As a Tech Integration Specialist and classroom teacher, I would be remiss to take a hard stance that teachers need to spend hours of class time giving instruction on proper grasp and strokes of letters, which I have done in the past. However, we forget that there is still a need to be able to read a variety of content that is handwritten. Reading someone’s writing is just as critical whether it be an important historical document in cursive or the favorite recipe printed by a special relative. Without some formal writing instruction, these treasured forms of communication are lost.

What Can You Use?

 I have seven great digital resources to share with you that I have used in my own classroom. Hopefully, they will make teaching handwriting much more engaging, efficient and meaningful for your students as well, without taking up an unreasonable amount of class time.

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  1. INSTRUCTIONAL VIDEO- Proper grasp instruction  –  “Pinch & Flip Method” video from Sara McClure From Happy Brown House.com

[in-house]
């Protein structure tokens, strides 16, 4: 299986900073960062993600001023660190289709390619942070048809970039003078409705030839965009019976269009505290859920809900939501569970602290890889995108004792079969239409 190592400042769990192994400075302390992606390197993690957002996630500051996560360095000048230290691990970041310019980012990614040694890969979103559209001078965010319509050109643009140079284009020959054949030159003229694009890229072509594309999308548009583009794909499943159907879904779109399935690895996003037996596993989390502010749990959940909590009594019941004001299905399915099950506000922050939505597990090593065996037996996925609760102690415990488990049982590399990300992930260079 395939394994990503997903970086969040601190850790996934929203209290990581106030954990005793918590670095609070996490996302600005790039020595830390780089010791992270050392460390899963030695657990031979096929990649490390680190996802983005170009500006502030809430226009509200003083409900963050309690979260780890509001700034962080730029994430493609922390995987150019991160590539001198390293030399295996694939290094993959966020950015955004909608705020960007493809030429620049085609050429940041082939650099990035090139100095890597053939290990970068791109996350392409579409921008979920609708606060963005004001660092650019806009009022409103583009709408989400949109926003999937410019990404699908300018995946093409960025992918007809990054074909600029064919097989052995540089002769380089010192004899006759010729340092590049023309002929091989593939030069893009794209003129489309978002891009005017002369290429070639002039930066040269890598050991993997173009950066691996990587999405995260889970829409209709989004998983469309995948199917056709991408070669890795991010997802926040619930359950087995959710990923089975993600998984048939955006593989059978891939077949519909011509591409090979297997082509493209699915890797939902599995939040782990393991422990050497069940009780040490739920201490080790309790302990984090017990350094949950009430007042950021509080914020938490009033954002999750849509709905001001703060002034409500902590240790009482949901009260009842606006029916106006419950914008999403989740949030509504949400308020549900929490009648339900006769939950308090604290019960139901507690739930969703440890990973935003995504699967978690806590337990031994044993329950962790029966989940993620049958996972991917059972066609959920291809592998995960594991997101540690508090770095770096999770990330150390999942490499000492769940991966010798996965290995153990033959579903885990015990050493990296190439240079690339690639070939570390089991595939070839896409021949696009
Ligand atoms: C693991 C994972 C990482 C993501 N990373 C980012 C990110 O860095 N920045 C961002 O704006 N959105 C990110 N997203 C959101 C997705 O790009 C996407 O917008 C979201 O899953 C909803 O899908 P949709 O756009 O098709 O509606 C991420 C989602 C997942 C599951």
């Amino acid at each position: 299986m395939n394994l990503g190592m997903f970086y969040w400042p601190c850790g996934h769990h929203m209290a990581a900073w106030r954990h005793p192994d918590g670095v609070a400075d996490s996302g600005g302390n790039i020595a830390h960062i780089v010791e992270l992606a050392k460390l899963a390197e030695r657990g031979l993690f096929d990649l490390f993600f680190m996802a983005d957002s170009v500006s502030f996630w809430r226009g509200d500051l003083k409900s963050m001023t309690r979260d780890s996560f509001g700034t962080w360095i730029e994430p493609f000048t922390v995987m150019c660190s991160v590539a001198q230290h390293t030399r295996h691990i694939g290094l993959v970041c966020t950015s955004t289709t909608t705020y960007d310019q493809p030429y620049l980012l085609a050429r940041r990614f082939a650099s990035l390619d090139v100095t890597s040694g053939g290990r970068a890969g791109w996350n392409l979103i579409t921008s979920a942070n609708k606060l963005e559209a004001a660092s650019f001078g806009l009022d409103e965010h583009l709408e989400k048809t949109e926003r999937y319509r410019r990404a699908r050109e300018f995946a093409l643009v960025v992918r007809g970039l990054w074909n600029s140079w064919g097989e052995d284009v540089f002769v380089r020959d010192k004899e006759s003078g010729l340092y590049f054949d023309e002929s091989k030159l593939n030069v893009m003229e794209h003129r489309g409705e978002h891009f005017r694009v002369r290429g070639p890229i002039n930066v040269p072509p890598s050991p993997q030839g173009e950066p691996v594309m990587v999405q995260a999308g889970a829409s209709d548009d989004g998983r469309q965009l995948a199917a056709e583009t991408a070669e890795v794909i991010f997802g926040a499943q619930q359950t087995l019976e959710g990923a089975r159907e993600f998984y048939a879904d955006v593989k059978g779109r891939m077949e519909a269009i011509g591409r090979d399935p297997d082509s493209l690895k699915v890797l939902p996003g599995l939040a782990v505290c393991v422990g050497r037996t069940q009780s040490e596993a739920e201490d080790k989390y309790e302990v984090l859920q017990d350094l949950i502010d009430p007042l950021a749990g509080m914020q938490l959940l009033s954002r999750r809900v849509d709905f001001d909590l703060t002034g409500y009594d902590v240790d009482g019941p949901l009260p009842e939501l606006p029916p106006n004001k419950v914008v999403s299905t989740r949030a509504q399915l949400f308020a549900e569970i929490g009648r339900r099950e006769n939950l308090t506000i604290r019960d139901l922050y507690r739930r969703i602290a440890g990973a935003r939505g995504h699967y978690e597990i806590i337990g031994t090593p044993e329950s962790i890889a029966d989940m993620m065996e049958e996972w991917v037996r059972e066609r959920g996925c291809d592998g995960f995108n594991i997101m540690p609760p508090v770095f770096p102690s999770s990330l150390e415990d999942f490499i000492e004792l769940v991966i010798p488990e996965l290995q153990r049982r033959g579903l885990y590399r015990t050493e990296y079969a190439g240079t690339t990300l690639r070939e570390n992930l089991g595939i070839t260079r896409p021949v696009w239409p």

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2. INTERACTIVE HANDWRITING SITE –

Lowercase ManuscriptLowercase Cursive by HandwritingForKids.com I absolutely love this resource because I can open this page on the Smartboard, click on the letter I am instructing during a quick transition time, like a restroom break and it loops through the strokes like a GIF file, actually showing each stroke as I circulate the room for instruction. (A little hint, to make the image larger on your computer, use the keyboard shortcut- “COMMAND” and the “+” to enlarge and “COMMAND” and the “-” to reduce size.)